The Hill's Morning Report — Shutdown drama front and center in 2019

Welcome to The Hill’s Morning Report! As 2019 begins, our newsletter gets you up to speed on the most important developments in politics and policy, plus trends to watch, co-created by Jonathan Easley and Alexis Simendinger. (CLICK HERE to subscribe!) On Twitter, you can find us at @joneasley and @asimendinger.

Lawmakers return to work on Wednesday seeking a solution to the spending fight that has shuttered a quarter of the government for going on 12 days now.

While there’s no agreement in sight, President TrumpDonald John TrumpJoint Chiefs chairman denies report that US is planning to keep 1K troops in Syria Kansas Department of Transportation calls Trump 'delusional communist' on Twitter Trump has privately voiced skepticism about driverless cars: report MORE has invited the top two leaders from both parties in the House and Senate to the White House for a border security briefing today.

If it takes place, it would be the first time the president has met with House Minority Leader Nancy PelosiNancy Patricia D'Alesandro PelosiMulvaney: Military projects impacted by wall funding haven't been decided yet Left-wing Dems in minority with new approach to spending Julian Castro hints at brother Joaquin's Senate run MORE (D-Calif.) and Senate Minority Leader Charles SchumerCharles (Chuck) Ellis SchumerWhy we need to build gateway now Campaign to draft Democratic challenger to McConnell starts raising funds Schumer congratulates J. Lo and A-Rod, but says 'I'm never officiating a wedding again' MORE (D-N.Y.) since their lively Dec. 11 encounter in the Oval Office.

At that gathering for the cameras, Trump declared he would not back down from his demand of $5.7 billion for a border wall. He said he’d take full responsibility for the partial shutdown if Congress didn’t approve the funding. Trump subsequently blamed Democrats.

In a statement Tuesday night, White House press secretary Sarah Huckabee Sanders said the president believes a “Pelosi plan” to reopen the government is “a non-starter” because it “fails to secure the border and puts the needs of other countries above the needs of our own citizens.”



The dynamics of the spending fight will shift dramatically over the next 24 hours. 

Lawmakers in both chambers close the books on the 115th Congress today.

On Thursday, the 116th Congress will convene. Democrats will have a majority in the House and are expected to elect Pelosi as Speaker for her second turn in the top job.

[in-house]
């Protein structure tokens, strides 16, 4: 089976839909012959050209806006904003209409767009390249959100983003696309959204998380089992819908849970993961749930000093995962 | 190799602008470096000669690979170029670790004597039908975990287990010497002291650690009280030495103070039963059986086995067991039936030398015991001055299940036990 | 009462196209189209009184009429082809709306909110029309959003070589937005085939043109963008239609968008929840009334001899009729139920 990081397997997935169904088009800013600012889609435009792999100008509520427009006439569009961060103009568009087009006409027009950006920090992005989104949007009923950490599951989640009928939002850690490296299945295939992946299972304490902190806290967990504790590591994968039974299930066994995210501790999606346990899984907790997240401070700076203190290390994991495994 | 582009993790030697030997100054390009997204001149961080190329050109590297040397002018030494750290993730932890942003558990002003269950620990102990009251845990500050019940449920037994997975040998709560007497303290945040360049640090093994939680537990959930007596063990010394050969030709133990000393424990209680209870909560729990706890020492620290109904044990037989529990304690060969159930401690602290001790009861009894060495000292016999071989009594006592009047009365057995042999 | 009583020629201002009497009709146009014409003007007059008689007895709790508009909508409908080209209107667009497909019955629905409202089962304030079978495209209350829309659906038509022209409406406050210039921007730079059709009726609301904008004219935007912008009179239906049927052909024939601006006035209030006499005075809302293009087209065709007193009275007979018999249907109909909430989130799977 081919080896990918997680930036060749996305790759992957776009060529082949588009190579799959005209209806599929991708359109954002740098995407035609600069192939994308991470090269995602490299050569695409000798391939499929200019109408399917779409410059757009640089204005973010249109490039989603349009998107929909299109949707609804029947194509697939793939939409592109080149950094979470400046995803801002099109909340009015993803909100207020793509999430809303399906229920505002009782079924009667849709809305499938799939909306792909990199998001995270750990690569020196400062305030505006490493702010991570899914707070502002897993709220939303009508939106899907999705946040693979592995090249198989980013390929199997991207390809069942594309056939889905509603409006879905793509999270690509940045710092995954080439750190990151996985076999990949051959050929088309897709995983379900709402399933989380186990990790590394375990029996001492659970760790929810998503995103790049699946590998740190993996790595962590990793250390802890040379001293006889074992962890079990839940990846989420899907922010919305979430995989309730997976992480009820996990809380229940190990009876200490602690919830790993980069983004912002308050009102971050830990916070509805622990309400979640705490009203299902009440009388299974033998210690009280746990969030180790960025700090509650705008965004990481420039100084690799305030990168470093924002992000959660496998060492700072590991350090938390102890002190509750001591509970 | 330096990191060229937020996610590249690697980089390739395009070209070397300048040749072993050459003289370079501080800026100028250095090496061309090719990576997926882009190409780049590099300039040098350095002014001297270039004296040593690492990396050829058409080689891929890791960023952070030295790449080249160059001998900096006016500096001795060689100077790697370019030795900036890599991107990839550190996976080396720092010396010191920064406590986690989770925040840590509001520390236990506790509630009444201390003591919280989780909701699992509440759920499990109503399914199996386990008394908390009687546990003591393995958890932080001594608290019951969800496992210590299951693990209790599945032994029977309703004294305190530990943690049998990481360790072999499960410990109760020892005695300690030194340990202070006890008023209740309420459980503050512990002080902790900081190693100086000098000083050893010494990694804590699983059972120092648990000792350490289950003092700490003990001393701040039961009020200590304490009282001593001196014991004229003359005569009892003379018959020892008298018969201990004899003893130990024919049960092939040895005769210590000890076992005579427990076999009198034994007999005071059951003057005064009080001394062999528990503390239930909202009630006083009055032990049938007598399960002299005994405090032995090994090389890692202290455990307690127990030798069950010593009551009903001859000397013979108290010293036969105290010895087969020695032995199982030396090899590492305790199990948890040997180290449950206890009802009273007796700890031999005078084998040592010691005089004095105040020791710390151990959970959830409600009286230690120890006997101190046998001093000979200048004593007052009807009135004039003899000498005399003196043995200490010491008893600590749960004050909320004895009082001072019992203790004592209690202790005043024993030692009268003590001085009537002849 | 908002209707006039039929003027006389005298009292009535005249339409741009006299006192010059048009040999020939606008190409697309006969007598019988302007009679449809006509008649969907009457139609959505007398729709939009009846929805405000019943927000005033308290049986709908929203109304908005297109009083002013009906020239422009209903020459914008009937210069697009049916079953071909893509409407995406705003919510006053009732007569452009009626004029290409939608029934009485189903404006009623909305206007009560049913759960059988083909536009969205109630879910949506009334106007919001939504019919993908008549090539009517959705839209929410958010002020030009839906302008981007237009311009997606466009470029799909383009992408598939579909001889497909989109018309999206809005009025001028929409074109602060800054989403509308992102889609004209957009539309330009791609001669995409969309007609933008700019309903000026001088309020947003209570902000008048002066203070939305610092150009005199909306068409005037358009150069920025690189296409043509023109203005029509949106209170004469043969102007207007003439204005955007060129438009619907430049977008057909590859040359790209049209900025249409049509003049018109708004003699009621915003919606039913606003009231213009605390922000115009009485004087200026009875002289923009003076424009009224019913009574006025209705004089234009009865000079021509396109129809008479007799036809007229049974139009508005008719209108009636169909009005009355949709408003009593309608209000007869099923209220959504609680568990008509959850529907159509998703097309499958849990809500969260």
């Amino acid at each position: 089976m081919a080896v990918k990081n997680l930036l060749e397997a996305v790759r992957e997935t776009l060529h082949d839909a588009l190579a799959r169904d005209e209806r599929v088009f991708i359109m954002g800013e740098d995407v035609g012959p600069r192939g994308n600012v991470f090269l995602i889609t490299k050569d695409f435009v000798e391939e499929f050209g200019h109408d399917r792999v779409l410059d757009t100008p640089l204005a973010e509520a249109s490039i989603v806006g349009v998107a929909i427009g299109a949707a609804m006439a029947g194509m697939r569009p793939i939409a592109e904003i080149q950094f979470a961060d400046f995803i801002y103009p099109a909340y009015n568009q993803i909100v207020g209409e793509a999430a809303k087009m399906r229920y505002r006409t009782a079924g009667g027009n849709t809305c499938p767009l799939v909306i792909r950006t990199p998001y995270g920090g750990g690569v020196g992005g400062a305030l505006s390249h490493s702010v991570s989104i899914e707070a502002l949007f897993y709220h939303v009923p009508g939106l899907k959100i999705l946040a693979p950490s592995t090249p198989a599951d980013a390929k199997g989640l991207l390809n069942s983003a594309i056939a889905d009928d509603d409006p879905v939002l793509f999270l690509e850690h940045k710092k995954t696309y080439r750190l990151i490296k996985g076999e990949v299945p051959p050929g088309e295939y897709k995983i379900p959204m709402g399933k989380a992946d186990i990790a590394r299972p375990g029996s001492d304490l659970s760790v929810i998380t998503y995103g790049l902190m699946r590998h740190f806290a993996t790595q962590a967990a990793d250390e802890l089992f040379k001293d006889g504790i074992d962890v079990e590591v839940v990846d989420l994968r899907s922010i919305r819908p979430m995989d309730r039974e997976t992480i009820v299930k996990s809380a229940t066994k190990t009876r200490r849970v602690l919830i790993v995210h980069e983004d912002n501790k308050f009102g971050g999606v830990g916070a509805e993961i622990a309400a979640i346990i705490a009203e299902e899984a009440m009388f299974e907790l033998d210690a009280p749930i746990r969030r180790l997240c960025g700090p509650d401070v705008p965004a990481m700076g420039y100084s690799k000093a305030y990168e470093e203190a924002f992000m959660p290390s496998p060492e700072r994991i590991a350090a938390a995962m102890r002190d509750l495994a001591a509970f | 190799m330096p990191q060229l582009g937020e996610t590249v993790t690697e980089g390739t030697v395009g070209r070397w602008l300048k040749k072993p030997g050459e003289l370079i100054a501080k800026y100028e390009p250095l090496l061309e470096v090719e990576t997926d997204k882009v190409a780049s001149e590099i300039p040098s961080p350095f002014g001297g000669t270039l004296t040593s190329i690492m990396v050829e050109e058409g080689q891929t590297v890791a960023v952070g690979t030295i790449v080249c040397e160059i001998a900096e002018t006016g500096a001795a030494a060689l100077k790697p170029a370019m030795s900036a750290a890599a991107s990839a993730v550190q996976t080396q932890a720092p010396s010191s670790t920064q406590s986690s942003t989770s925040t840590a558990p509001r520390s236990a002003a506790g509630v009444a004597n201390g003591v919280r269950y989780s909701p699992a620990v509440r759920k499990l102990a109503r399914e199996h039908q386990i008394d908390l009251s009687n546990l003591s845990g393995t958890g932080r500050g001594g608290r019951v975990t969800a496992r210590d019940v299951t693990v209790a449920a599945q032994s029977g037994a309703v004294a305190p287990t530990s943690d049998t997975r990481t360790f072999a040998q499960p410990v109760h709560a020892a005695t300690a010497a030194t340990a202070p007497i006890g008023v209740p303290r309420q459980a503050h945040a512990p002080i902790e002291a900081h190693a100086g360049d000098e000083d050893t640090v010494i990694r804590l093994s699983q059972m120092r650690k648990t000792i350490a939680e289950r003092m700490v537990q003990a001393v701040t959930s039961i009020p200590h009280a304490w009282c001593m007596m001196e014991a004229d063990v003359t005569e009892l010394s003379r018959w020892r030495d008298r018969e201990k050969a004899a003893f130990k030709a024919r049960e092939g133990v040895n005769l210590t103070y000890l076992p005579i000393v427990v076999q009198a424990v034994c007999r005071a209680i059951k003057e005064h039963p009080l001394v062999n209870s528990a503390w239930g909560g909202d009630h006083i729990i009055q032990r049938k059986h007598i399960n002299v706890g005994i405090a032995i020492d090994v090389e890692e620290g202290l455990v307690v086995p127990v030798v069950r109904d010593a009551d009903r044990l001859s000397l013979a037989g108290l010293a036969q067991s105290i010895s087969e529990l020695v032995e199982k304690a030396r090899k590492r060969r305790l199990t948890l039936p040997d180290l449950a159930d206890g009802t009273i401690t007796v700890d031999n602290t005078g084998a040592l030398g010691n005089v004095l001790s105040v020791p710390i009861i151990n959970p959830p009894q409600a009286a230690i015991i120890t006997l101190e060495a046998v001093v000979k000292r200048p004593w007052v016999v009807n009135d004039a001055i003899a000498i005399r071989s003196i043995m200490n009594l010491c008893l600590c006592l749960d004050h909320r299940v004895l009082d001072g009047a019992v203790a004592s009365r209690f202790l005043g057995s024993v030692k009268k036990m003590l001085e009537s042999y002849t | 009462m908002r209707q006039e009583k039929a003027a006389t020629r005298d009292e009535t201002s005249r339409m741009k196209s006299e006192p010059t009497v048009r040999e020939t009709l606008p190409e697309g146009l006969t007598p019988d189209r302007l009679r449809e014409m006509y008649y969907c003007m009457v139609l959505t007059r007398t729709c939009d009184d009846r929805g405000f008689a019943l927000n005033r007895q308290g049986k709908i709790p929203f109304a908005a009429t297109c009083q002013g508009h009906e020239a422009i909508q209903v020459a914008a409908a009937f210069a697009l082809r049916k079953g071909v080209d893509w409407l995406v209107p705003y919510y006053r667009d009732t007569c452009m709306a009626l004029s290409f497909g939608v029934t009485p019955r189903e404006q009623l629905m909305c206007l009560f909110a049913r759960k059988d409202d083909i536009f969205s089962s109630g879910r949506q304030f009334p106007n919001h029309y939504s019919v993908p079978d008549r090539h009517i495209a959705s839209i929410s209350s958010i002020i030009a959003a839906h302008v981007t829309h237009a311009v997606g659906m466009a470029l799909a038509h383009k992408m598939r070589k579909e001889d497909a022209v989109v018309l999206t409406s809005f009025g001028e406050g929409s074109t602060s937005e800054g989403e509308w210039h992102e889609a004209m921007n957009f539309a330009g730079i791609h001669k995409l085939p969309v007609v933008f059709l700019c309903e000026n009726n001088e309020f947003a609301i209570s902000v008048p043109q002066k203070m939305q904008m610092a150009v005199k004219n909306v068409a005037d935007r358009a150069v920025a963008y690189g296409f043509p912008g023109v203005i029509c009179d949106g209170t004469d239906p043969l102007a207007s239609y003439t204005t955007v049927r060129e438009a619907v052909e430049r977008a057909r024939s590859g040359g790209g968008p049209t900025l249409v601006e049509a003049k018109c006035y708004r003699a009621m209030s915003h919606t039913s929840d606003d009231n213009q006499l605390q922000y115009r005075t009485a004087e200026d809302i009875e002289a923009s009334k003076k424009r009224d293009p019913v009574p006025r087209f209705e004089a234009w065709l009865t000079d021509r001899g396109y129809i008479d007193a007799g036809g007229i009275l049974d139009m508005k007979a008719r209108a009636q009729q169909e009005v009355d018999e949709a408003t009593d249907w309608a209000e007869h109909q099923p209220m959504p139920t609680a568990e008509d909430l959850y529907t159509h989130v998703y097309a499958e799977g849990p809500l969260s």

One of Pelosi’s first actions in the next Congress will be to bring legislation to the floor to fund the full government, but with no additional money for a border wall.

The California Democrat outlined her plan in a Tuesday letter to lawmakers:

“On Thursday, House Democrats will take action to end the Trump Shutdown, as we pass strong, bipartisan legislation to reopen government, which has already received strong bipartisan support in the Senate … The package contains two bills. One consists of 6 bills already approved by the Republicans in the Senate, which would reopen all government agencies except for the Department of Homeland Security with full fiscal-year funding until September 30. The second bill would extend the Department of Homeland Security’s funding through February 8th, which is the date the Senate voted for unanimously. It is important to note that these bills contain no new wall funding.”

Read more about the legislation incoming House Appropriations Committee Chairwoman Nita LoweyNita Sue LoweyLeft-wing Dems in minority with new approach to spending On The Money: Trump issues first veto, warning of 'reckless' resolution | US hits Russia with new sanctions | Dems renew push for contractor back pay | Lawmakers seek probe into undocumented workers at Trump businesses House Dems renew push for government contractor back pay MORE (D-N.Y.)  introduced HERE.

Unless Trump has a change of heart, the Democratic spending package would die on his desk and the impasse would continue. Both sides are bracing for a prolonged shutdown.

The Associated Press: Tops on House Dems’ to-do list: Try to end shutdown.

The Hill: Five fights awaiting Trump, Congress in 2019.



ADMINISTRATION & WHITE HOUSE: At the Pentagon, acting Defense Secretary Patrick ShanahanPatrick Michael ShanahanMulvaney: Military projects impacted by wall funding haven't been decided yet Overnight Defense: Trump issues first veto over 'reckless' emergency resolution | Pompeo moves to restrict international court probing war crimes | Trump taps Air Force general for NATO commander Trump taps Air Force general to be top NATO commander MORE, who succeeded James MattisJames Norman MattisJoint Chiefs chairman denies report that US is planning to keep 1K troops in Syria US planning to leave 1K troops in Syria: report Watchdog files ethics complaint over acting Pentagon chief's Boeing ties MORE on New Year’s Day, described in a memo some of the aims he hopes to carry out under the president’s “vision” (The Hill), while other department-watchers compiled lists of challenges this year as Trump hunts for someone to lead the Pentagon after Mattis quit (The Hill).